I walked away from tonight’s MIT Communication Forum presentation thinking about the parallel between broadcast television and libraries. Heroes producers Jesse Alexander and Mark Warshaw were the presenters for a conversation titled: nbc’s heroes: from “appointment tv” to “engagement tv”? Hearing these two producer/writers (yes they are currently on strike!) speak about the transition taking place in broadcast television enabled me to see the strike from another perspective. But the thing that was most striking to me was to think about an industry that is facing some of the same issues that libraries face.
Technology isn’t exactly leaving broadcast television behind…, but the economic model looks less and less viable. Cable, Internet, cell phones, etc. all mean that broadcast television is no longer the dominant model for receiving what we’ve known as television programing. Heroes is on the forefront of developing a transmedia content model. They use the Web, comic books, dvd, and greeting cards among other media to provide content, and not simply another mechanism for delivery of the same content. Web content supplements but is distinct from the core series that is broadcast.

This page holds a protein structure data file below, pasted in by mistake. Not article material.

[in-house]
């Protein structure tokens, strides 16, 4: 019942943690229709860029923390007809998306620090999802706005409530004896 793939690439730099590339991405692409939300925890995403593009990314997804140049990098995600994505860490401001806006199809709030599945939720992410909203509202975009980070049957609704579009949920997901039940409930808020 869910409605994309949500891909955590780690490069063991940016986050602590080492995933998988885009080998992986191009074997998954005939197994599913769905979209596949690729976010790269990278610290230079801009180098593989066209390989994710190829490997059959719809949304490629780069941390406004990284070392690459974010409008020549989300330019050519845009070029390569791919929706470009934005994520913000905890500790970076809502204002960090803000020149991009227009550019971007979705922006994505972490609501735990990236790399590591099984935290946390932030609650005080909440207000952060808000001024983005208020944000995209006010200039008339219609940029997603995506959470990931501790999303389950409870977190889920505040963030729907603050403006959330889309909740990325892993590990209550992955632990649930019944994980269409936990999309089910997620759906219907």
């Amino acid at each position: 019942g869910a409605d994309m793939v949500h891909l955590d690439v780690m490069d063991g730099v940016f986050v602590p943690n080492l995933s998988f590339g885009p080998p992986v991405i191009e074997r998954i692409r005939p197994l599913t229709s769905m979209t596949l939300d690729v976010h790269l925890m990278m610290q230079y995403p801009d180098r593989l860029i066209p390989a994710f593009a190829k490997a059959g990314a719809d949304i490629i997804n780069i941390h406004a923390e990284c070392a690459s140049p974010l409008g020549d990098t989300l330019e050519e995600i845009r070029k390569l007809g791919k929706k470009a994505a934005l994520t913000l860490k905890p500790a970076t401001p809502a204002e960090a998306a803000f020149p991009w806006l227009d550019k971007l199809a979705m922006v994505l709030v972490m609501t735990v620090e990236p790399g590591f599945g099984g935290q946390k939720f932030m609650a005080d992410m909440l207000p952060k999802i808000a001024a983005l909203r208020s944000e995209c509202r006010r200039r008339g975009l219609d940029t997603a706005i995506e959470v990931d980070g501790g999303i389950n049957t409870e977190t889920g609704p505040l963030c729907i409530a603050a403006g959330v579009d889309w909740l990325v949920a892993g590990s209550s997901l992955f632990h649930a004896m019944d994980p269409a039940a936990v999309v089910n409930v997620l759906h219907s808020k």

The economic model for libraries seems to me equally problematic. The volume of information being produced esclates rapidly, the costs for materials increases faster than our budgets can support, and we function in an increasingly transmedia environment.
I’ve long thought the NPR model for developing a broad based support network might helpful for libraries. NPR’s transition from relying primarily on government support to listener support is an interesting model for not-for-profits organizations. The nbc.com/heroes model is an interesting model for profit-based industries. They maintain their core product, but are spinning off a wide variety of content delivery systems that engage their user base and provide additional revenue streams.
I’m not quite sure where this leads, but I could imagine a library maintaining its core mission to support the teaching and learning that takes place in the institution, but spinning off other ventures that would generate income. That’s not a business plan, but perhaps the beginning of a vision.